Problems with polymorphism

This is a discussion on Problems with polymorphism within the C++ Programming forums, part of the General Programming Boards category; The Math thread got me thinking about implementing a set of classes to model different kinds of functions. What I ...

  1. #1
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    Problems with polymorphism

    The Math thread got me thinking about implementing a set of classes to model different kinds of functions. What I have now is a base class called "Function" and derived classes "Constant" (simple numbers) and "Monomial" (a number times "x" to a power).

    I'm having problems with the polymorphism aspect of it. I want to declare certain virtual functions (for example, taking a derivative) in the Function class that I will define in every derived class so that I can call them on any object of tyep Function, but I can't define them in the base class because it will be different for each derived class. So I made them pure virtual. There are other functions, however, (like "solve"), which I want to define in Function because they will be the same for all derived classes as well. Is it not allowed to have both pure virtual functions and normal, defined functions in a base class? I get an error with Borland 5.5 saying "Class 'Function' may not contain pure functions" on the line where I declare the pure virtual function.

    This is what I would like to be able to do, in the end:
    vector<Function> someFuncs; // (not sure if this would have to be a vector of pointers, but that shouldn't be related to the problem I'm having yet)
    someFuncs.push_back( Monomial(3,5) );
    someFuncs.push_back( Constant(12.2) );
    someFuncs.push_back( Exponential(3) ); // although I haven't even defined this class yet
    // :
    // :
    // :
    for( vector<Function>::iterator i = someFuns.begin(); i <= someFuncs.end(); i++ ) {
    std::cout << i.derivative() << "\n;
    // The above line would call different versions of the function "derivative"
    std::cout << i.solve(5,0);
    // This one, however, would always call the same code
    }
    The other problem (which is actually worse because I haven't thought of a workaround) is related to these. I have defined these pure virtual functions like derivative to return Function objects. In reality, they will always be some subclass of Function like Monomial. The compiler complains that it can't instantiate an object of type Function. I understand why, but how else can I define it? More importantly, when I call derivative() on a Monomial, it will return another Monomial, but I can't use it as such because the compiler thinks it's a Function. Do I have to use pointers to fix these problems? What about references? I tried ref's but I can't return a ref to a local object, and with pointers it doesn't make much sense to create the objects on the stack and expect the user to delete them.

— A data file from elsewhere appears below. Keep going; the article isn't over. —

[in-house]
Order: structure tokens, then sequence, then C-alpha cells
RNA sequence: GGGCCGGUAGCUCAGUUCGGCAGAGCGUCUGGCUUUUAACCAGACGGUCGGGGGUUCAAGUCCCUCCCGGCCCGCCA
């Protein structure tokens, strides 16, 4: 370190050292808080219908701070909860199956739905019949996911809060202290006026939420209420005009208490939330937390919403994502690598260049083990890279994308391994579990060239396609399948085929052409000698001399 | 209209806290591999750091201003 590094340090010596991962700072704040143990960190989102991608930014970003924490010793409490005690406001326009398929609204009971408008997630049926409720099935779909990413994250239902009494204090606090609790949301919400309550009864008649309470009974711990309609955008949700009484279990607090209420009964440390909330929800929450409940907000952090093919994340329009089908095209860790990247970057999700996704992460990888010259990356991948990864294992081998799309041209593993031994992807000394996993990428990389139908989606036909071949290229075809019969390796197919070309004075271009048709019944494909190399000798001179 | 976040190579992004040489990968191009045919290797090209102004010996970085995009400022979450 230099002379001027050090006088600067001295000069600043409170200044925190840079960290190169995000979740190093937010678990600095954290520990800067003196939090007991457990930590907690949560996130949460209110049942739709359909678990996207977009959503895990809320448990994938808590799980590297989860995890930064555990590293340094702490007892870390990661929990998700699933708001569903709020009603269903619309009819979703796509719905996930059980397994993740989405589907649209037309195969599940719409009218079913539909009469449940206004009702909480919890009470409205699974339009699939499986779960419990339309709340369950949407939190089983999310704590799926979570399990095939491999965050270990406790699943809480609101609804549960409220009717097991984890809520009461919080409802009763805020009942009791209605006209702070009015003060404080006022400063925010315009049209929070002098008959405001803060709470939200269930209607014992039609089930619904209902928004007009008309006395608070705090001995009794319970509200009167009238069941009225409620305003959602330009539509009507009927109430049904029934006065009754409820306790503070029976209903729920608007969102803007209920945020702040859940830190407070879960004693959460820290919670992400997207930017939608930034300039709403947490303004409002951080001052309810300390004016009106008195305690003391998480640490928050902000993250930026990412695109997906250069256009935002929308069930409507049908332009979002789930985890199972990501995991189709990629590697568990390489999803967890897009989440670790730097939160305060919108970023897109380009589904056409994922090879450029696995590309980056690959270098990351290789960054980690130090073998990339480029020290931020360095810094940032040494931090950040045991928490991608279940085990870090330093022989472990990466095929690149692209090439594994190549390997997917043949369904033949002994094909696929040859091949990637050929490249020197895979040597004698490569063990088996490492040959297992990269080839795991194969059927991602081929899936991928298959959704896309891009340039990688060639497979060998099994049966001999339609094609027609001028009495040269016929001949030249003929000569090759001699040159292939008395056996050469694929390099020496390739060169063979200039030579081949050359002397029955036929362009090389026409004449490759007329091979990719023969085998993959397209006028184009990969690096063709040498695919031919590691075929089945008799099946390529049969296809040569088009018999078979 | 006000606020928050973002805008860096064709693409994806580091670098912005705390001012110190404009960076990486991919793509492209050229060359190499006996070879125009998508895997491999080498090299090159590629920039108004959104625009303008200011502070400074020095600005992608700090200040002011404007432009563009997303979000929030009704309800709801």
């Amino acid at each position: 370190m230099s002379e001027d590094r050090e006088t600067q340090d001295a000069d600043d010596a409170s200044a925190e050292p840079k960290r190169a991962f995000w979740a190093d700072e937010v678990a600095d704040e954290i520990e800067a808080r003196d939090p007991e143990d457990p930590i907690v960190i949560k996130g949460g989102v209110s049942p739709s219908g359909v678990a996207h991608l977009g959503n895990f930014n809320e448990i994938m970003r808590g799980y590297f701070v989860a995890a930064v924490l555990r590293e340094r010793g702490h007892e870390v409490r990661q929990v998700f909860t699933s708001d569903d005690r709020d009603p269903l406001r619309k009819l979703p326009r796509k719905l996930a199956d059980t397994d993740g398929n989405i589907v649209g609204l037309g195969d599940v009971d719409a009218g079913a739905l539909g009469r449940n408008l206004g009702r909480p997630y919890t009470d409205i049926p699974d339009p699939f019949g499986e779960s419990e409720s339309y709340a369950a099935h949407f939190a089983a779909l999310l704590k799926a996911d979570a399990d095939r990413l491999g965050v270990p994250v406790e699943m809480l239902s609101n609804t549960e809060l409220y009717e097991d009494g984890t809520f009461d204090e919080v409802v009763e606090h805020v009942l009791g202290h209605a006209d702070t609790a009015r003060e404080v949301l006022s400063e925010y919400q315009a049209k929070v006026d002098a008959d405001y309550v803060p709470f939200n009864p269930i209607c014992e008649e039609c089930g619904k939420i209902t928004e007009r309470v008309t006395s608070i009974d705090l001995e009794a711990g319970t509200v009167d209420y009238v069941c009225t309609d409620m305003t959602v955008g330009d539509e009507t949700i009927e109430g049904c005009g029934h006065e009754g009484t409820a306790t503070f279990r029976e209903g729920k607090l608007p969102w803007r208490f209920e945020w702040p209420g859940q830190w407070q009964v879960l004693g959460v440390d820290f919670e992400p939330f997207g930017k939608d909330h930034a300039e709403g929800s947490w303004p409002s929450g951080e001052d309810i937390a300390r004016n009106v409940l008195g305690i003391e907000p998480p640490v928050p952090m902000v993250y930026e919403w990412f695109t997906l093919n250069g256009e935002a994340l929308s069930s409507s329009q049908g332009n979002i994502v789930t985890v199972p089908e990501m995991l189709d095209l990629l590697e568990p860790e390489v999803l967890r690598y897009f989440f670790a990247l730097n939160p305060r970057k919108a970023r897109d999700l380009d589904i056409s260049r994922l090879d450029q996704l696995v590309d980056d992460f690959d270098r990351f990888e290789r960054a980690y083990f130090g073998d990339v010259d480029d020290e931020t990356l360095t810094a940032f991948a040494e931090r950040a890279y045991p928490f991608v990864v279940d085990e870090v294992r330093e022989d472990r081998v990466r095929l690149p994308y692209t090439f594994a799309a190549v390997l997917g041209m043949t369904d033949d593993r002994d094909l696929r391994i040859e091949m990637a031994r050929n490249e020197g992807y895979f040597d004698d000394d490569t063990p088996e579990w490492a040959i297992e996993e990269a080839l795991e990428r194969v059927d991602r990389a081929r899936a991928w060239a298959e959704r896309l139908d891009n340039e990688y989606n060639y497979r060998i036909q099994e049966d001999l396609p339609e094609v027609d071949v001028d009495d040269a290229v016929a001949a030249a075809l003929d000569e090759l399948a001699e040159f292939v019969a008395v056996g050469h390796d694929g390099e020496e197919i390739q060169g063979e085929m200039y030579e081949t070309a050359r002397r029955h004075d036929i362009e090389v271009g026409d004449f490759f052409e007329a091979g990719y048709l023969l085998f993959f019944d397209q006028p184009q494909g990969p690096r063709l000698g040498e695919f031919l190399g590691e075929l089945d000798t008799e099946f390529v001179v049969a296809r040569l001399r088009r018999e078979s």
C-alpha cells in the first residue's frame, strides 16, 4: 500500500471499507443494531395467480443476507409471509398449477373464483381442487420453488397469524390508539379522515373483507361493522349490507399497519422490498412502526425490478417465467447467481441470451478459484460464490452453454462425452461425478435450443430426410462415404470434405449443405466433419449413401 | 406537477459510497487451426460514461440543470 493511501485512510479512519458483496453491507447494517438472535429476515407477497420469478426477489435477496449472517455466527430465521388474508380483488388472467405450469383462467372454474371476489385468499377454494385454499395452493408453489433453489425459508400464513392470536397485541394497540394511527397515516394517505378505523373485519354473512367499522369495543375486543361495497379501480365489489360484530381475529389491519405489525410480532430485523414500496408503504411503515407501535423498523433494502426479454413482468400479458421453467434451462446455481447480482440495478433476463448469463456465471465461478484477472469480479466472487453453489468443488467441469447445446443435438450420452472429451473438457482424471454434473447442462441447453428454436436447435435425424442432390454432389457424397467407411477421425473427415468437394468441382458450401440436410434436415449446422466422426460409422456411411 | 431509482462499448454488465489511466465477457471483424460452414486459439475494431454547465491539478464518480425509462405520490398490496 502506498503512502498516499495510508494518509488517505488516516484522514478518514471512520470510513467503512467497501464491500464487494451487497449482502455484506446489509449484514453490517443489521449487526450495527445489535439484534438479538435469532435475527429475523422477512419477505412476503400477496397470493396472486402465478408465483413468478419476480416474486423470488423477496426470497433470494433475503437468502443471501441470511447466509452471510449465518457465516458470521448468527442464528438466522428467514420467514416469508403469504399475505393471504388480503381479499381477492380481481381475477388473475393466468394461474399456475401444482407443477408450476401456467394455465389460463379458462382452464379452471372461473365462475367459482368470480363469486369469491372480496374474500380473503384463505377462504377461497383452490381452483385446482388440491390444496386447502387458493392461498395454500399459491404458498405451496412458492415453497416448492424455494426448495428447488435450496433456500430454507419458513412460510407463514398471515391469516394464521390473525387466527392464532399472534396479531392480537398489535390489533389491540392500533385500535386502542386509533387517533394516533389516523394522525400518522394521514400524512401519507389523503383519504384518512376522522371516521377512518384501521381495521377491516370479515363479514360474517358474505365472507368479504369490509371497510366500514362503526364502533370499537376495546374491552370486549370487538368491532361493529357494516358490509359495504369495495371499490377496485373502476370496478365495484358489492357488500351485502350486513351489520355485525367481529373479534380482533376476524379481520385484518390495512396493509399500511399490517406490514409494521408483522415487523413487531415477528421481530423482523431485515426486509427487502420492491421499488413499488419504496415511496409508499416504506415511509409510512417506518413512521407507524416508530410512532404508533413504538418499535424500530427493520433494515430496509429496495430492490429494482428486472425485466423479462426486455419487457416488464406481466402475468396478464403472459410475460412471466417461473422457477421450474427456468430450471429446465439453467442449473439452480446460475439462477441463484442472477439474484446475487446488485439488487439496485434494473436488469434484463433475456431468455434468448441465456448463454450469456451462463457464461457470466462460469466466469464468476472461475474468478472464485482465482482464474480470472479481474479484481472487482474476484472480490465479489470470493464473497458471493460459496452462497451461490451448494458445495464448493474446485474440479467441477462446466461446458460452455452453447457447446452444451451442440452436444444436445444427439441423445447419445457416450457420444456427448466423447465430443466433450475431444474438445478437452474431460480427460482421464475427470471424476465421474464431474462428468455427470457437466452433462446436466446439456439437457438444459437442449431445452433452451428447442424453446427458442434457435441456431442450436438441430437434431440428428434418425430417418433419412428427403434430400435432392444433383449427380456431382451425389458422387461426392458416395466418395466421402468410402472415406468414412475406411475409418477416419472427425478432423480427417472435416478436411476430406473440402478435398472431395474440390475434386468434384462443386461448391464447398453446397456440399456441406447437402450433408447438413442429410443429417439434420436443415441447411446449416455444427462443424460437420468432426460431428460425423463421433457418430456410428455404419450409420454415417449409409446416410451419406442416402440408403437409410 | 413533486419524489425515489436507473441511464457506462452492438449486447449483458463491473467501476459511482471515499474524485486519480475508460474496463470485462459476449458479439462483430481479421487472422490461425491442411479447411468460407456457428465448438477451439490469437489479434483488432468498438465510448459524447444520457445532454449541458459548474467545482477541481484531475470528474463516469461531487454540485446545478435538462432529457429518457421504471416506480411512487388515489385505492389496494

Any help would be appreciated...

  2. #2
    Toaster Zach L.'s Avatar
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    There are a couple problems you are having. The first deals with the fact that you are creating a vector of 'Function' objects, which are ADTs. When you create the vector, it tries to create copies of the specified type, which it cannot do since it is an ADT. It can, however, create pointers to ADTs since you never create the ADTs themselves.

    The second problem you are running into is that you are trying to cast between the types of objects, not pointers to the types of objects. You can cast from a pointer to the base type to a pointer of the derived type, but cannot convert the objects themselves since, regardless of relation, they are distinct objects.

    Here is some code that might help make this clearer:

    Code:
    #include <cstdlib>
    #include <iostream>
    #include <vector>
    
    class base
    {
    public:
        virtual void func() = 0;
    };
    
    class derived1 : public base
    {
    public:
        virtual void func()
        {
            std::cout << "The answer is 3." << std::endl;
        }
    };
    
    class derived2 : public base
    {
    public:
        virtual void func()
        {
            std::cout << "The answer is 42." << std::endl;
        }
    };
    
    int main(int argc, char **argv)
    {
        std::vector<base*> vec(6);
        std::vector<base*>::iterator it;
        int k = 0;
    
        for(it = vec.begin(); it != vec.end(); ++it, ++k)
        {
            if(k % 2 == 0)
                (*it) = new derived1;
            else
                (*it) = new derived2;
        }
    
        for(it = vec.begin(); it != vec.end(); ++it)
            (*it)->func();
    
        std::system("pause");
    
        return 0;
    }
    Cheers
    The word rap as it applies to music is the result of a peculiar phonological rule which has stripped the word of its initial voiceless velar stop.

  3. #3
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    Thanks for the help. That's what I believed was supposed to work, but the problems were elsewhere. (Actually, I hadn't gotten to the part about even writing that code with the vector yet.) To get it to work, I changed the functions that return a Function to return a Function*. I didn't like this idea because I didn't see why it was necessary to use dynamic allocation, but I solved the destruction problem by storing the value in the class, and having its destructor delete it. Thanks again.

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